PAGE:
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Facebook to Pay $5 Billion Fine to Settle FTC Privacy Investigation

Facebook to Pay $5 Billion Fine to Settle FTC Privacy Investigation
Jul 13, 2019
After months of negotiations, the United States Federal Trade Commission (FTC) has approved a record $5 billion settlement with Facebook over its privacy investigation into the Cambridge Analytica scandal . The settlement will put an end to a wide-ranging probe that began more than a year ago and centers around the violation of a 2011 agreement Facebook made with the FTC that required Facebook to gain explicit consent from users to share their personal data. The FTC launched an investigation into the social media giant last year after it was revealed that the company allowed Cambridge Analytica access to the personal data of around  87 million Facebook users without their explicit consent. Now, according to a new report published by the Wall Street Journal, the FTC commissioners this week finally voted to approve a $5 billion settlement, with three Republicans voting to approve the deal and two Democrats against it. Facebook anticipated the fine to between $3 billion and

Facebook Mistakenly Stored Millions of Users' Passwords in Plaintext

Facebook Mistakenly Stored Millions of Users' Passwords in Plaintext
Mar 21, 2019
Holy moly, Facebook is again at the center of a new privacy controversy after revealing today that its platform mistakenly kept a copy of passwords for "hundreds of millions" users in plaintext. What's more? Not just Facebook, Instagram users are also affected by the latest security incident. So, if you are one of the affected users, your Facebook or Instagram password was readable to some of the Facebook engineers who have internal access to the servers and the database. Though the social media company did not mention exactly what component or application on its website had the programmatic error that caused the issue, it did reveal that the company discovered the security blunder in January this year during a routine security check. In a blog post published today, Facebook's vice president of engineering Pedro Canahuati said an internal investigation of the incident found no evidence of any Facebook employee abusing those passwords. "To be clear, t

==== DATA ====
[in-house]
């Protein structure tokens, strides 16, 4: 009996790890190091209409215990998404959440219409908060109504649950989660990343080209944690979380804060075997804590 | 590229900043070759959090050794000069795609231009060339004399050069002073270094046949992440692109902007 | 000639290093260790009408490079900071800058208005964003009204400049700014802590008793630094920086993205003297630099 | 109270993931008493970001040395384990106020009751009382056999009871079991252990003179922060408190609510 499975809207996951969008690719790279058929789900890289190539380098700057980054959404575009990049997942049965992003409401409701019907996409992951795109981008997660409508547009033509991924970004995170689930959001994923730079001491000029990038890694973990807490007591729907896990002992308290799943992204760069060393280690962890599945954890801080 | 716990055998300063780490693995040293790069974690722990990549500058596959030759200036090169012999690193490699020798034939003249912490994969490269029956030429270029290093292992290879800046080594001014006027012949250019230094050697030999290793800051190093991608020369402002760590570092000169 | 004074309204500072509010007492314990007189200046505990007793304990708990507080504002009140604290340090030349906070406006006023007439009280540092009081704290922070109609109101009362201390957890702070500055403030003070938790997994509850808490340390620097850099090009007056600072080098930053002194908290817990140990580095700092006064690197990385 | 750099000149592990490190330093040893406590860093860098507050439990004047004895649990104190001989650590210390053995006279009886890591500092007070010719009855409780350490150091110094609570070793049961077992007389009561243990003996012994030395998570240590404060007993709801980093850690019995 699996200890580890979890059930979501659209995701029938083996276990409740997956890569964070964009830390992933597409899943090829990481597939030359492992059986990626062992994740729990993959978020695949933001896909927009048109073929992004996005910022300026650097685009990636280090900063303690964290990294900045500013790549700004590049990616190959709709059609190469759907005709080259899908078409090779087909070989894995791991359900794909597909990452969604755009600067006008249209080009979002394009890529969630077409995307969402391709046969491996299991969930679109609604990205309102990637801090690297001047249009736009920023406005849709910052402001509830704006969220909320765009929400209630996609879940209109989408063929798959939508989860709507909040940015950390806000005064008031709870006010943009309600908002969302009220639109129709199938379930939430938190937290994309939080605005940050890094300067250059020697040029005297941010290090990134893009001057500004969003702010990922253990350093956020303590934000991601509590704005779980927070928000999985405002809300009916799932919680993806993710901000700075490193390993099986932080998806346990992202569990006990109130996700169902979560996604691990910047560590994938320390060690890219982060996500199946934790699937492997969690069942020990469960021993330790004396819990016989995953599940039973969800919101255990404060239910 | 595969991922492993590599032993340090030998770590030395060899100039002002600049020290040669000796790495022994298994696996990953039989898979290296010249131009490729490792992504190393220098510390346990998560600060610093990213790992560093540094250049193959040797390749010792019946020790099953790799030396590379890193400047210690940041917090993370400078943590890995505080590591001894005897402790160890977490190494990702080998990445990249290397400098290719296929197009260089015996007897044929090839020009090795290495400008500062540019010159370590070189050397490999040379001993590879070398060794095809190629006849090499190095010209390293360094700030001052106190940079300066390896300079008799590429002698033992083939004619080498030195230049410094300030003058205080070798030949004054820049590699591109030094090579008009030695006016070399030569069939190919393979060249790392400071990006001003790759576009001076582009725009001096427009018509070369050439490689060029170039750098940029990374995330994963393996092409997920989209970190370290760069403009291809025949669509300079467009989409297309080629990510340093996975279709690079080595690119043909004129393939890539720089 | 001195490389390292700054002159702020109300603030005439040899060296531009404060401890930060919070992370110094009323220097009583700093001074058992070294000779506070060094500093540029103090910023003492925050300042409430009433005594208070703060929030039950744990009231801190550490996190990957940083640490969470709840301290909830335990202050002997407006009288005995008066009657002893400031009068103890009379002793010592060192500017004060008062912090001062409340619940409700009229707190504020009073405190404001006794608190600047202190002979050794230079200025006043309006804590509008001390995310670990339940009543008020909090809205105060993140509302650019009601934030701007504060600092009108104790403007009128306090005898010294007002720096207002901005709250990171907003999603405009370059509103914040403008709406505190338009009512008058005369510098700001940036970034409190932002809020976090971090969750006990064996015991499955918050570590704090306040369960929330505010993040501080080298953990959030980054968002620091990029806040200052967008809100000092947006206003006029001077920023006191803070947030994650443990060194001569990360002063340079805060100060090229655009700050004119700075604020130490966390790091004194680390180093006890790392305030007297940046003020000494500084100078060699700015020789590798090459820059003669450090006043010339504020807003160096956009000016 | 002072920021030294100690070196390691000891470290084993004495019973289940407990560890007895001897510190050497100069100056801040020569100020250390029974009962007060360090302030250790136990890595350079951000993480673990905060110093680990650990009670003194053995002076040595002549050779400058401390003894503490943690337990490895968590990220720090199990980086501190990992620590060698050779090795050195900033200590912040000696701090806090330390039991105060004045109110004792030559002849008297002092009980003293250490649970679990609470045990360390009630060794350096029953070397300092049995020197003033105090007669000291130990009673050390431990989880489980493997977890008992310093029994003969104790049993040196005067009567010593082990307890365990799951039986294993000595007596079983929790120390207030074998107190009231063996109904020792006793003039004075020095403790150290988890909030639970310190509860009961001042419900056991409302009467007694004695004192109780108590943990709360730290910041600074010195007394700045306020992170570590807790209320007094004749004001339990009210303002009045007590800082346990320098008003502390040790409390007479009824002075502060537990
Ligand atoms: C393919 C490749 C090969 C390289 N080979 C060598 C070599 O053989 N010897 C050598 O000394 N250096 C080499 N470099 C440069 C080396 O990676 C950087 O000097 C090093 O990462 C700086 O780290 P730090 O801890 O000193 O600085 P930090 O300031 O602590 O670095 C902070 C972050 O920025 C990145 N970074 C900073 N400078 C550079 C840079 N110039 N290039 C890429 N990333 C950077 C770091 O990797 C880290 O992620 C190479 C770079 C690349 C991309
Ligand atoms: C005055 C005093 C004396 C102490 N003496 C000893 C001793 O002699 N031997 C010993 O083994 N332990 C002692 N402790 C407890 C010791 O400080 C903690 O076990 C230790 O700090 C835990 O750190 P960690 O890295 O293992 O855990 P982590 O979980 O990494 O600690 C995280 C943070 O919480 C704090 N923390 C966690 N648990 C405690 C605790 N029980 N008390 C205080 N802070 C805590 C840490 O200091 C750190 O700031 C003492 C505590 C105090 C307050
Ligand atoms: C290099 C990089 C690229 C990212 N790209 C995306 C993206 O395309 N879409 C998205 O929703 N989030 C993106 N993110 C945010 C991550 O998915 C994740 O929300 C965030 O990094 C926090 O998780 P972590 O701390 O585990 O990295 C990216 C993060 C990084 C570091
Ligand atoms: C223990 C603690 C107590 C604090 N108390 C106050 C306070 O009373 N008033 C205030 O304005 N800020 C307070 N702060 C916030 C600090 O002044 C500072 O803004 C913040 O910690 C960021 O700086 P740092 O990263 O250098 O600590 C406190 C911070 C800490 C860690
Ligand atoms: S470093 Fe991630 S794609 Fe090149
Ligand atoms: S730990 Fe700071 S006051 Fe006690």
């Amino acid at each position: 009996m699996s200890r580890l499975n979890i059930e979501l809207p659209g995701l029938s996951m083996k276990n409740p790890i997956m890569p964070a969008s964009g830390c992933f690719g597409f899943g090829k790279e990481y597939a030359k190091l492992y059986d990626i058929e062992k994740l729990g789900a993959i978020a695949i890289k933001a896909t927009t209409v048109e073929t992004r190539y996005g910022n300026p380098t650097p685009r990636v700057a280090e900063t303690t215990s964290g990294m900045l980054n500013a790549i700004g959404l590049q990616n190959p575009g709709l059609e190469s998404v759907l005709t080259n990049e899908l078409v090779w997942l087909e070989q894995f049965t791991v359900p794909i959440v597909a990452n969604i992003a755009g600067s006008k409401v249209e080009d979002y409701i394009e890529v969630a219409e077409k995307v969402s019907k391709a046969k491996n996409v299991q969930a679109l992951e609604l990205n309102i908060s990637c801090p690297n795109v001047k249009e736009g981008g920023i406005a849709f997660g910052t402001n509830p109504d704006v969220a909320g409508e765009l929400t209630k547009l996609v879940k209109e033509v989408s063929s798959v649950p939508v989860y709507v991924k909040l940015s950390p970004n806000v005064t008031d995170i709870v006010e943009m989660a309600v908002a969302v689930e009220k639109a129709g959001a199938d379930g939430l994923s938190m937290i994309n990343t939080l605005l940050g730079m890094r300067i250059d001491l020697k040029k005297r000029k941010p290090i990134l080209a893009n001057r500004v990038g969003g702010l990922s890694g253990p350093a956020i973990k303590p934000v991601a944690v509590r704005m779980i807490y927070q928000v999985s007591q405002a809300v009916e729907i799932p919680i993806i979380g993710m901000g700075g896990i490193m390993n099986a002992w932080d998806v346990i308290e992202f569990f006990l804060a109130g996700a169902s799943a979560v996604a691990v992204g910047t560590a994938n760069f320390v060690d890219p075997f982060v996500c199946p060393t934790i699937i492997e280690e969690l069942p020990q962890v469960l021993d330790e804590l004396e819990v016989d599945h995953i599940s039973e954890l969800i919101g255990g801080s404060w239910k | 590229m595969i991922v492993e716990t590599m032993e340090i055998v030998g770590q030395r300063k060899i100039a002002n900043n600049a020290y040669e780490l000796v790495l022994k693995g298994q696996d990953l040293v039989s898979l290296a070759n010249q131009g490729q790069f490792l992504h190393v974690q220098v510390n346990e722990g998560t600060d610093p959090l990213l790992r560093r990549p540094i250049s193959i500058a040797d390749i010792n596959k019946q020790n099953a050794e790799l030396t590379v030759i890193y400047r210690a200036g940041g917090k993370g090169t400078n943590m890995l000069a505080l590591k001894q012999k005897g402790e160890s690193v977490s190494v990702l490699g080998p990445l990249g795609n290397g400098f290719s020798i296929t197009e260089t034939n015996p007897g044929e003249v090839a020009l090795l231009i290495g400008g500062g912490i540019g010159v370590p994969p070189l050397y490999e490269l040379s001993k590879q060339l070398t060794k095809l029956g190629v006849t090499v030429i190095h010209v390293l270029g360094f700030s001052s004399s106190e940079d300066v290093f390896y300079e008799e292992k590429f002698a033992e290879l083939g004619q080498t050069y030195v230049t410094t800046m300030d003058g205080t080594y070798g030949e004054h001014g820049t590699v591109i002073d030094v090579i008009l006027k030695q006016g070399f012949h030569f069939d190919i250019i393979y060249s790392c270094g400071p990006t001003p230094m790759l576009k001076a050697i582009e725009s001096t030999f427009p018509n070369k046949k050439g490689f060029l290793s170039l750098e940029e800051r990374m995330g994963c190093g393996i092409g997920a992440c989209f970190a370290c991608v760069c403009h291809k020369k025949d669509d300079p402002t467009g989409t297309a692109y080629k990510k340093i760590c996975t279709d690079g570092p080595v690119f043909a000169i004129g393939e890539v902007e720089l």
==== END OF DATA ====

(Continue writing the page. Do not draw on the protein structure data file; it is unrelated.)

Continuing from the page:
How to Hack Facebook Accounts? Just Ask Your Targets to Open a Link

How to Hack Facebook Accounts? Just Ask Your Targets to Open a Link
Feb 18, 2019
It's 2019, and just clicking on a specially crafted URL would have allowed an attacker to hack your Facebook account without any further interaction. A security researcher discovered a critical cross-site request forgery (CSRF) vulnerability in the most popular social media platform that could have been allowed attackers to hijack Facebook accounts by simply tricking the targeted users into clicking on a link. The researcher, who goes by the online alias "Samm0uda," discovered the vulnerability after he spotted a flawed endpoint (facebook.com/comet/dialog_DONOTUSE/) that could have been exploited to bypass CSRF protections and takeover victim's account. "This is possible because of a vulnerable endpoint which takes another given Facebook endpoint selected by the attacker along with the parameters and makes a POST request to that endpoint after adding the fb_dtsg parameter," the researcher says on his blog . "Also this endpoint is located under t

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SHQ Response Platform and Risk Centre to Enable Management and Analysts Alike